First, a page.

Happy Sunday! I’m back with some practical advice, this time regarding budgeting. I’ve written posts in the past about saving or budgeting for gifts or friends, but realize that I haven’t actually talked about making a general budget yet.
Why have a budget? The short answer is because you spend money. Even if you don’t buy much beyond what you need, it’s the best way to make sure you’re on track with savings and building good financial habits for the future. If you like to spend, it’s those reasons plus making sure you don’t overspend. It’s a way to keep yourself accountable — starting as an emerging adult — so that if you ever want to travel, buy a house, have kids, or retire you can actually, y’know, afford it.
Our generation is strapped with high costs of almost everything and staggering amounts of debt. There isn’t always much we can do about where we landed. But we can do something about where we end up.
As always, the disclaimers: No app or service I mention is sponsored, and I’m not compensated in any way. I only mention specific names because myself or someone I know has found them useful, and hope that others will too. None of my advice is ever all-encompassing. You gotta do what works for you, but I hope this serves as a helpful starting point.
With that out of the way, let’s jump in.
Step 1: Research
Do you know how much your cost of living is? Do you know how much you spend in various categories every month? Those basics are the first place to start. Before I set up my budget for the first time, I had been carefully tracking my spending over the course of several months.* I used that data, plus some info from my parents regarding the costs of food, insurance, etc. to figure out ~about~ how much I needed to account for in various categories every year. Once I had the rough annual cost of each category, I then just divided each category by 12 and ta-da! I had a monthly budget.
Step 2: Setup
I use the free version of an application (I just use the website) called EveryDollar. It’s not perfect, but it’s easy to use and lets me be as detailed or as general as I want. The downside is that unlike apps like Mint — which I tried but didn’t love — you’re responsible for inputting whatever you spend. The good or bad part, depending on your perspective, is it’s not linked in any way to your bank account. So there’s no risk, but it also doesn’t do anything for you except serve as a really helpful, less-ugly spreadsheet.
I’ll be honest. I spend several hours every week budgeting and tracking my finances. But I’m the least stressed about money that I have been since my early teens, so it’s more than worth it.
Below is a loose approximation of my budget, with all the relevant categories. Note that the costs of things per person can vary wildly, so take it with a grain of salt, but I have noted in parentheses what percentage of my income is relegated to these categories.
Utilities, including wi-fi and phone (3%)
Eating out (3%)
Car repairs, misc. (2%)
Includes auto, renter’s, health, life, etc. (5%)
Specific goals, i.e. car replacement (6%)
[Note that retirement savings is taken out of my paycheck automatically, so it doesn’t appear on this list, but it’s 8% of my gross income]
Clothing, toiletries, haircuts, etc. (2%)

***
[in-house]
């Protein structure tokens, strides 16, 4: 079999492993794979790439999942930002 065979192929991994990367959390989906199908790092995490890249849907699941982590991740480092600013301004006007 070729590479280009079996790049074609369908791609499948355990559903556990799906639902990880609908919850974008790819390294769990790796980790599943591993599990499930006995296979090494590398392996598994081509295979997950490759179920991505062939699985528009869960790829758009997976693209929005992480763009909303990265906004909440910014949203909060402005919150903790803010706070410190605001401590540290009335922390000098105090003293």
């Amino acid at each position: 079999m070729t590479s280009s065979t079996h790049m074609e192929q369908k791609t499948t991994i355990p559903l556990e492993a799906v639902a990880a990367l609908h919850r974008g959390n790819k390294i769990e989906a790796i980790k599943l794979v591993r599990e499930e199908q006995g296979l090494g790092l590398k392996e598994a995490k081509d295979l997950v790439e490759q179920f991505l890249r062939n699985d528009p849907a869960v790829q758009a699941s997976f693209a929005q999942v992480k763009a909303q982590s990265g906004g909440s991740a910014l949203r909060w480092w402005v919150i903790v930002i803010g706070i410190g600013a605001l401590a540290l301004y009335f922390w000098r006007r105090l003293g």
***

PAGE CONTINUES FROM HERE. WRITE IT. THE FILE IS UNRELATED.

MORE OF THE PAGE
Furniture, household items (3%)
Entertainment, spending money, misc. (4%)
Christmas, birthdays, weddings, etc. (4%)
I realize that’s 101% based on rounding, but bear with me. I also have to spend less of my income on rent than a lot of my peers, which gives me more room to save. But notice all my “fun” stuff — eating out, shopping, etc. — accounts for less than 10% of my monthly budget.
So while I will never say “stop eating out and you’ll magically be able to buy a house,” which is simply not true, I would advise caution and relative frugality with finances. Fun is still allowed! I go on trips and eat out with coworkers. I buy a new piece of clothing if I really want it. But the budgeting part is just putting parameters on how far that can go.
Also I didn’t put a category here for debt, because it runs on a simple rule: Pay it off as quickly as possible. Cut down on fun items, and cut back a little on saving, until debt is paid off at its appropriate pace. For example, credit card debt should be paid off as quickly as possible because it has crazy high interest, but student loans can be paid off more slowly. Being in the black is more important than saving a huge percentage of your income.
Step 3: Adjustments and future planning
I adjust my budget every month. I don’t start from scratch, of course. But if my income is higher from a freelancing project, or I know I’ll be spending more on gas, then I can up one category and lower another, and so on. Everything hovers around the percentages I mentioned above, but it’s completely okay to adjust your budget with your life.
Of the money I save every month, some is for retirement, some is for emergencies, and some is for specific goals like when I’ll eventually have to buy a new car. But a lot of it is just general. Because then, when I want to go on a big trip or if I ever decide to buy a house, I will be much better prepared for having started early.
I know that was a long post, but I hope it proved helpful to you. I want emerging adults, both my generation and younger, to be able to do better than the financial situations we’ve grown up seeing. This is where that starts.
What are your favorite budgeting tools or tips? Are there any questions you have about finances as a young adult? Let me know in a comment below, on Twitter @ohgrowup, or Instagram @oh.grow.up! Thanks for reading, and good luck adulting!
*For the spending tracking, I literally just used a Google sheet and tracked notes and amount of all money that I spent or received. It was a little painstaking, but very helpful.
(Photo is a free stock photo because this was way cooler than my ideas.)